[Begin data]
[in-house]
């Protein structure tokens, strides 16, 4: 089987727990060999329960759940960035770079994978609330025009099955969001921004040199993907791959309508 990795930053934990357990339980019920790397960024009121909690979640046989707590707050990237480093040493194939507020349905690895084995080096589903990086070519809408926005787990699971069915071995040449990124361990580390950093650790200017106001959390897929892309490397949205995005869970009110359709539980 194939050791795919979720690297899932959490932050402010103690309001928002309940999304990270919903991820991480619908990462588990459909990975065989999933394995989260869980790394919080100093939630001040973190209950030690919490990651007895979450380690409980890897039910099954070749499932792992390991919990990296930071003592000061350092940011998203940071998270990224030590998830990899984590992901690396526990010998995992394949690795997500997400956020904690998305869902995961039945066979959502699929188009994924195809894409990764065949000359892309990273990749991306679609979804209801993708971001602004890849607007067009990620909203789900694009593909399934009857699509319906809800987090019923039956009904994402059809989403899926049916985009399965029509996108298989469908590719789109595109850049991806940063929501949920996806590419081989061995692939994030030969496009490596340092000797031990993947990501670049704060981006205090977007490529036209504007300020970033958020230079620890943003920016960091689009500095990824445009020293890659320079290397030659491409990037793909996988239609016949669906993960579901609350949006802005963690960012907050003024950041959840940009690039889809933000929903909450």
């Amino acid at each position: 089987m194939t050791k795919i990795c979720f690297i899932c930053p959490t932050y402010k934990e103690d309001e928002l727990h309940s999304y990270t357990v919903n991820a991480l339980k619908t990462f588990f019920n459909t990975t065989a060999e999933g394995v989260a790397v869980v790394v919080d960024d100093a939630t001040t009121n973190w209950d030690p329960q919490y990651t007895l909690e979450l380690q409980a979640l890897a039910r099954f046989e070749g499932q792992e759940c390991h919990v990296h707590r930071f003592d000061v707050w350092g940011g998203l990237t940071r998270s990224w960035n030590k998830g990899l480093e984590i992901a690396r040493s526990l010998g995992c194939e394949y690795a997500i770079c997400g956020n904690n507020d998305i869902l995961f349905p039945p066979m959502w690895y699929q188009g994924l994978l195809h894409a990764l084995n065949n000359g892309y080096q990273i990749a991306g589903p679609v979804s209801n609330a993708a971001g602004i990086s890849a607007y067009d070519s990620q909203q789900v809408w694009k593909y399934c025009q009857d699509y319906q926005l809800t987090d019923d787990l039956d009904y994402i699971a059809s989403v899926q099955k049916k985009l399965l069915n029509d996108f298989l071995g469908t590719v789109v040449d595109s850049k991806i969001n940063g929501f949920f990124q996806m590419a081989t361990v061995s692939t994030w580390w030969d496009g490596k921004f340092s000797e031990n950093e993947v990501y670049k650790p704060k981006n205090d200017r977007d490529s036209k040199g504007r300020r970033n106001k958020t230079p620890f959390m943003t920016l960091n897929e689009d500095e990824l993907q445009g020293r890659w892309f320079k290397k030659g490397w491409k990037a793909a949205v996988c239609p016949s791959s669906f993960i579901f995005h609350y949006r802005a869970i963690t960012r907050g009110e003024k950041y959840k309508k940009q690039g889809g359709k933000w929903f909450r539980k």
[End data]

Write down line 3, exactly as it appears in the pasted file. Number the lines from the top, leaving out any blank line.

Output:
């Amino acid at each position: 089987m194939t050791k795919i990795c979720f690297i899932c930053p959490t932050y402010k934990e103690d309001e928002l727990h309940s999304y990270t357990v919903n991820a991480l339980k619908t990462f588990f019920n459909t990975t065989a060999e999933g394995v989260a790397v869980v790394v919080d960024d100093a939630t001040t009121n973190w209950d030690p329960q919490y990651t007895l909690e979450l380690q409980a979640l890897a039910r099954f046989e070749g499932q792992e759940c390991h919990v990296h707590r930071f003592d000061v707050w350092g940011g998203l990237t940071r998270s990224w960035n030590k998830g990899l480093e984590i992901a690396r040493s526990l010998g995992c194939e394949y690795a997500i770079c997400g956020n904690n507020d998305i869902l995961f349905p039945p066979m959502w690895y699929q188009g994924l994978l195809h894409a990764l084995n065949n000359g892309y080096q990273i990749a991306g589903p679609v979804s209801n609330a993708a971001g602004i990086s890849a607007y067009d070519s990620q909203q789900v809408w694009k593909y399934c025009q009857d699509y319906q926005l809800t987090d019923d787990l039956d009904y994402i699971a059809s989403v899926q099955k049916k985009l399965l069915n029509d996108f298989l071995g469908t590719v789109v040449d595109s850049k991806i969001n940063g929501f949920f990124q996806m590419a081989t361990v061995s692939t994030w580390w030969d496009g490596k921004f340092s000797e031990n950093e993947v990501y670049k650790p704060k981006n205090d200017r977007d490529s036209k040199g504007r300020r970033n106001k958020t230079p620890f959390m943003t920016l960091n897929e689009d500095e990824l993907q445009g020293r890659w892309f320079k290397k030659g490397w491409k990037a793909a949205v996988c239609p016949s791959s669906f993960i579901f995005h609350y949006r802005a869970i963690t960012r907050g009110e003024k950041y959840k309508k940009q690039g889809g359709k933000w929903f909450r539980k």